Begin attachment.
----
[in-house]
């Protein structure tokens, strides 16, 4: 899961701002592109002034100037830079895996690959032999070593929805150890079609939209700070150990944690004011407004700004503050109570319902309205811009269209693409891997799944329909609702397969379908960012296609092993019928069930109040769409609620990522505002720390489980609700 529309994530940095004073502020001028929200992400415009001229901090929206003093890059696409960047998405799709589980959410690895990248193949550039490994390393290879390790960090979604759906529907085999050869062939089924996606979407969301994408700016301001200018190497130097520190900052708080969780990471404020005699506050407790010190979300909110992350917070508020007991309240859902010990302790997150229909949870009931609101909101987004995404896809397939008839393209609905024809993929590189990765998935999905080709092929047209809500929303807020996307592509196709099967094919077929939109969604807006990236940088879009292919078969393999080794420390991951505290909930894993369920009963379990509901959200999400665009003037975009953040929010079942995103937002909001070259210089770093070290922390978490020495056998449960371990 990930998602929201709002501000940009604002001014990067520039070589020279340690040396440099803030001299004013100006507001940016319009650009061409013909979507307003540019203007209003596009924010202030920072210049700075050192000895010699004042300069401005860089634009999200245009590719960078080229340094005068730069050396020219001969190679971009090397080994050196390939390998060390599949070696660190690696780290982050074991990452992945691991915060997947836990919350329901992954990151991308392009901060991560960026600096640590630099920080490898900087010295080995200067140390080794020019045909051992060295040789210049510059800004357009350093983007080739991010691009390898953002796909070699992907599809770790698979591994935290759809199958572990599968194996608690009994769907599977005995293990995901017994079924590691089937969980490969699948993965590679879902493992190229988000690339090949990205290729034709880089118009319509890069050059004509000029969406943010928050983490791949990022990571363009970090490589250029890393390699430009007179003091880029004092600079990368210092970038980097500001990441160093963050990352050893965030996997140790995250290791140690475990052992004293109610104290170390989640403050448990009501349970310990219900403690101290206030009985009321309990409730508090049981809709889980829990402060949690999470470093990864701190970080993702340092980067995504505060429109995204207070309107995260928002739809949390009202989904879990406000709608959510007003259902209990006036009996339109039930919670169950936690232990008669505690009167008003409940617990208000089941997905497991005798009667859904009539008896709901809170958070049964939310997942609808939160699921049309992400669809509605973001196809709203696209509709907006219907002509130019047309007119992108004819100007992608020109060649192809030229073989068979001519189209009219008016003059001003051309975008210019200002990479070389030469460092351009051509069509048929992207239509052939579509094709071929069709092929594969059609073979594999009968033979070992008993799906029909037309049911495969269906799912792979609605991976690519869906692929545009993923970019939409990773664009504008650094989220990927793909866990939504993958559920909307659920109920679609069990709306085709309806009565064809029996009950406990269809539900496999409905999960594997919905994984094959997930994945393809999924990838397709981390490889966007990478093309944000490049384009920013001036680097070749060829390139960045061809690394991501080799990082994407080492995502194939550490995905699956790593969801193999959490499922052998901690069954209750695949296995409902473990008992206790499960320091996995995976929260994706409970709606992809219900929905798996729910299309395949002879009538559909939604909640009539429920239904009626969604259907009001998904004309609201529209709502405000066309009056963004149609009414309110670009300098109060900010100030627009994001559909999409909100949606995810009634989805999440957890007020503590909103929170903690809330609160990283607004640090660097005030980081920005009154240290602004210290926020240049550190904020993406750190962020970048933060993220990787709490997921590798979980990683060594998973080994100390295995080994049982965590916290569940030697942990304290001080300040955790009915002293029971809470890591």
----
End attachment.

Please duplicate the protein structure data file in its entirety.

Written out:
[in-house]
């Protein structure tokens, strides 16, 4: 899961701002592109002034100037830079895996690959032999070593929805150890079609939209700070150990944690004011407004700004503050109570319902309205811009269209693409891997799944329909609702397969379908960012296609092993019928069930109040769409609620990522505002720390489980609700 529309994530940095004073502020001028929200992400415009001229901090929206003093890059696409960047998405799709589980959410690895990248193949550039490994390393290879390790960090979604759906529907085999050869062939089924996606979407969301994408700016301001200018190497130097520190900052708080969780990471404020005699506050407790010190979300909110992350917070508020007991309240859902010990302790997150229909949870009931609101909101987004995404896809397939008839393209609905024809993929590189990765998935999905080709092929047209809500929303807020996307592509196709099967094919077929939109969604807006990236940088879009292919078969393999080794420390991951505290909930894993369920009963379990509901959200999400665009003037975009953040929010079942995103937002909001070259210089770093070290922390978490020495056998449960371990 990930998602929201709002501000940009604002001014990067520039070589020279340690040396440099803030001299004013100006507001940016319009650009061409013909979507307003540019203007209003596009924010202030920072210049700075050192000895010699004042300069401005860089634009999200245009590719960078080229340094005068730069050396020219001969190679971009090397080994050196390939390998060390599949070696660190690696780290982050074991990452992945691991915060997947836990919350329901992954990151991308392009901060991560960026600096640590630099920080490898900087010295080995200067140390080794020019045909051992060295040789210049510059800004357009350093983007080739991010691009390898953002796909070699992907599809770790698979591994935290759809199958572990599968194996608690009994769907599977005995293990995901017994079924590691089937969980490969699948993965590679879902493992190229988000690339090949990205290729034709880089118009319509890069050059004509000029969406943010928050983490791949990022990571363009970090490589250029890393390699430009007179003091880029004092600079990368210092970038980097500001990441160093963050990352050893965030996997140790995250290791140690475990052992004293109610104290170390989640403050448990009501349970310990219900403690101290206030009985009321309990409730508090049981809709889980829990402060949690999470470093990864701190970080993702340092980067995504505060429109995204207070309107995260928002739809949390009202989904879990406000709608959510007003259902209990006036009996339109039930919670169950936690232990008669505690009167008003409940617990208000089941997905497991005798009667859904009539008896709901809170958070049964939310997942609808939160699921049309992400669809509605973001196809709203696209509709907006219907002509130019047309007119992108004819100007992608020109060649192809030229073989068979001519189209009219008016003059001003051309975008210019200002990479070389030469460092351009051509069509048929992207239509052939579509094709071929069709092929594969059609073979594999009968033979070992008993799906029909037309049911495969269906799912792979609605991976690519869906692929545009993923970019939409990773664009504008650094989220990927793909866990939504993958559920909307659920109920679609069990709306085709309806009565064809029996009950406990269809539900496999409905999960594997919905994984094959997930994945393809999924990838397709981390490889966007990478093309944000490049384009920013001036680097070749060829390139960045061809690394991501080799990082994407080492995502194939550490995905699956790593969801193999959490499922052998901690069954209750695949296995409902473990008992206790499960320091996995995976929260994706409970709606992809219900929905798996729910299309395949002879009538559909939604909640009539429920239904009626969604259907009001998904004309609201529209709502405000066309009056963004149609009414309110670009300098109060900010100030627009994001559909999409909100949606995810009634989805999440957890007020503590909103929170903690809330609160990283607004640090660097005030980081920005009154240290602004210290926020240049550190904020993406750190962020970048933060993220990787709490997921590798979980990683060594998973080994100390295995080994049982965590916290569940030697942990304290001080300040955790009915002293029971809470890591």